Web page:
Emmy Mikelson uses a labor-intensive method of painting, wiping and painting again to build the transparent planes of color on her digital images. This not only creates the subtle layering of transparencies that activate her luscious, lustrous surfaces, like Robert Delaunay’s Orphism paintings, they create structured planes in her anonymous landscape photographs. The base photographic image may be an image from the Brazilian rain forest, such as River Scintillation, but the identity of the location becomes secondary to the layered grid she has painted over it. The gray planes activate the surface and create a regulated visual movement that imposes itself over the watery surface of the river. The water wants to ripple and shimmer, while the painted grid-like structure wants to hold it firm. This sets up a tension between the natural and the human-made, between nature and wildness and construction and civilization. The where is not as important to Mikelson as the here. What is imposed on the landscape must be controlled and must work with the landscape. We must keep the underlying naturalness of the world if we are to impose anything upon it.
In works like Nutrient Bath no. 4, Milkelson is interested in the evolution of life from the primordial pond. Here again she creates a structured environment of circles and lines, the inanimate building blocks of molecules and their attractions. Layered like a Doug and Mike Starn transparency construction, she builds the structure that supports the emerging textured form coming into being in the lower right. Its skull-like shape alludes to what could possibly be the endgame for this new emerging entity. Like River Scintillation, there is an imposed structure of circles and lines, but the emergence of the furry beast sets off not only the visual interest, but an alarm to the world. How will this new form effect the whole?
Kirsten Nash is also enamored of the grid and the line. Her interest in the linear composition of Agnes Martin is evident in her series of paintings of empty parking lots. It is not the people of a civilization that interests Nash, but how that civilization imposes itself on the landscape. In a work like The Flood, she finds the geometric structure of the surface of water. Like Mikelson, Nash wants to impose a regularity upon a random, natural surface.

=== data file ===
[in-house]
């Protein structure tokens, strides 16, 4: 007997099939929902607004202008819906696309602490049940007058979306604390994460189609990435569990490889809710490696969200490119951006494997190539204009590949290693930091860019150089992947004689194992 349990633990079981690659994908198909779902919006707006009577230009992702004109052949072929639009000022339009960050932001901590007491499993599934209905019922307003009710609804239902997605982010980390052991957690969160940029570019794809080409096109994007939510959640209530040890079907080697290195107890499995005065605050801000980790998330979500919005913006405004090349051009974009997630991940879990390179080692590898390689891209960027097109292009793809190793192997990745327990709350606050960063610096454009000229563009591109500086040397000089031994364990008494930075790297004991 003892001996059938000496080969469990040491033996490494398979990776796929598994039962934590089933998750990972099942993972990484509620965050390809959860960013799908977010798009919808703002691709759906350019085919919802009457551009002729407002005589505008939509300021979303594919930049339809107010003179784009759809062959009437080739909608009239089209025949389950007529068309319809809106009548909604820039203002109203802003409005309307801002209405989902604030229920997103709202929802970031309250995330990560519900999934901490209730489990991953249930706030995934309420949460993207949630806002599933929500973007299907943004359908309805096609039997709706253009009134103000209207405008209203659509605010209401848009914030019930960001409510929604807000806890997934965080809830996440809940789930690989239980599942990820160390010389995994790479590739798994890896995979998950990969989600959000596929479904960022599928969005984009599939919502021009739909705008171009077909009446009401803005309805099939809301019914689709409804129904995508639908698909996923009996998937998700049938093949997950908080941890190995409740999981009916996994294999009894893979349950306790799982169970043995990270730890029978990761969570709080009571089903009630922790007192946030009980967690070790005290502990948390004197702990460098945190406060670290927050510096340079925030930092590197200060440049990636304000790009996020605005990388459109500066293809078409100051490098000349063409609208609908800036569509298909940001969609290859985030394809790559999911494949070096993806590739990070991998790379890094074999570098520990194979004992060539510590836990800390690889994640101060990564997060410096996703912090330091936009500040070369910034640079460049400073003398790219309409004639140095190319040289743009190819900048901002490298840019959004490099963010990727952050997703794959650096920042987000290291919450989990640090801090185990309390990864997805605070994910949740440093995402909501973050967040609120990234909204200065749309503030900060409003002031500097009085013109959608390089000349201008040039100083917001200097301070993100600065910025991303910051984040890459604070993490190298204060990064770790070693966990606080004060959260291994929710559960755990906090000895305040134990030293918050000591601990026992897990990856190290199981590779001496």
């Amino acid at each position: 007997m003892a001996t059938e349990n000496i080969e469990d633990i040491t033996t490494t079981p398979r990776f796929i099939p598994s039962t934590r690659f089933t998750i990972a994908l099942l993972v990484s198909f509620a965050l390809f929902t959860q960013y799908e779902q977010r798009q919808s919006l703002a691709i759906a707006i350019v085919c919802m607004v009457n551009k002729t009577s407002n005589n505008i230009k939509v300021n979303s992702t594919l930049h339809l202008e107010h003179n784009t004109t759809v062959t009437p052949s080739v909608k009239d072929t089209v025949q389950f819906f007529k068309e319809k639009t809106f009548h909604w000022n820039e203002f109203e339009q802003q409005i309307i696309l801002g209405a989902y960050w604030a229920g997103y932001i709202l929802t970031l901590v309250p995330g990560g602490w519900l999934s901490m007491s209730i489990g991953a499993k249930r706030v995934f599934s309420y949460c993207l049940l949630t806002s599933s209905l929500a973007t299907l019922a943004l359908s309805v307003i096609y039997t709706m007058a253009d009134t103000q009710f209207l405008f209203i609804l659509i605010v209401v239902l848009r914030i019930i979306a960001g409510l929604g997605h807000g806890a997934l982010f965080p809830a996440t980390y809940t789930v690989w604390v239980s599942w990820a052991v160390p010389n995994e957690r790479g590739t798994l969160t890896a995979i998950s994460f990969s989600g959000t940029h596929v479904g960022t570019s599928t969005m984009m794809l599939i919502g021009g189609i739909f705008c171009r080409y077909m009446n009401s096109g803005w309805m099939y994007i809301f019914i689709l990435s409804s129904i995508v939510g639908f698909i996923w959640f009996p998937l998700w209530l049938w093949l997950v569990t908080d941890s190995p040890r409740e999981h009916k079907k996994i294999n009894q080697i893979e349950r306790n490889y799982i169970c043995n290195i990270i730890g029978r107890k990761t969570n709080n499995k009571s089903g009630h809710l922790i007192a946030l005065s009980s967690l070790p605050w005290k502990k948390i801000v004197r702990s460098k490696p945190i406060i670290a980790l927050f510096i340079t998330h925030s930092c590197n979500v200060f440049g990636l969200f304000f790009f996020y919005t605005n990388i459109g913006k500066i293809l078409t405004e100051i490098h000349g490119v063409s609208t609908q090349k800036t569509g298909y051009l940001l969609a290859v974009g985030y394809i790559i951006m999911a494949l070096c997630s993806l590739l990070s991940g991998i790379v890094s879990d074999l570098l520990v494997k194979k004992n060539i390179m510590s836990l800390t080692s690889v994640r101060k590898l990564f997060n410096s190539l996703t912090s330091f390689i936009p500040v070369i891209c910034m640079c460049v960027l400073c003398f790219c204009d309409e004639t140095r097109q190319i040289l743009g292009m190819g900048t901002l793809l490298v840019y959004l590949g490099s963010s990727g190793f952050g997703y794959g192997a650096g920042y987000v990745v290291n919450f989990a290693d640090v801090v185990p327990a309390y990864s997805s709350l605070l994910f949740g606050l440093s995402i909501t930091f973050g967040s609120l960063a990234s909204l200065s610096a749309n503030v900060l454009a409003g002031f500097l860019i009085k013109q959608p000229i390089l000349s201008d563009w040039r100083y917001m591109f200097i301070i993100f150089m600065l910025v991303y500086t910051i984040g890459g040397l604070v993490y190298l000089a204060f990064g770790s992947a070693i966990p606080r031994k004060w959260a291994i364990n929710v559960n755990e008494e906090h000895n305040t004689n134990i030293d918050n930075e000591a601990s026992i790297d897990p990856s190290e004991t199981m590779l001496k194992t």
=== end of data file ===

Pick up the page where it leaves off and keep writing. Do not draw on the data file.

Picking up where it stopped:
Nash also has an affinity with Chuck Close. In her painting Parties Aren’t Meant to Last, Nash starts with a pencil grid on the canvas, but then like Close, she finds the interest in each cell of the grid. By painting a color and shape in each square, Nash simultaneously keeps the underlying structure of the square, while erasing it too. What we become aware of is the erratic, jumpy movement our eyes make as we look for associations among the colors and shapes. Nash has created her own visual city, an imposed grid that has been built upon and inhabited by her color and shapes. It teems with the predicable, yet chaotic movements of a population of people. Nash has accepted that humans have imposed their structures upon the natural landscape. She celebrates it and finds comfort in its squared off uniformity.
Each of the artists in “Where is Here” are interested in the idea of place. Each of them is imposing something on the landscape. Gomez wants us to honor the naturalness, and spiritual identity of the land. Mikelson holds the middle ground between naturalness and human intervention – we should strive to work with the land as we build. Nash is more accepting of our interference and finds a sort of comfort with how we have constructed our place in it. These are not conflicting ideologies. As stewards of our planet, we have to consider all of these aspects. We are here and we have made our mark. What must we do now and in the future to keep the only place we have to live viable and healthy? What brings us comfort and still allows us to live compatibly with the other creatures that inhabit this Earth. As we forge these new means of living, we will create a new concept of “here.”
© 2022 Curious Matter used with permission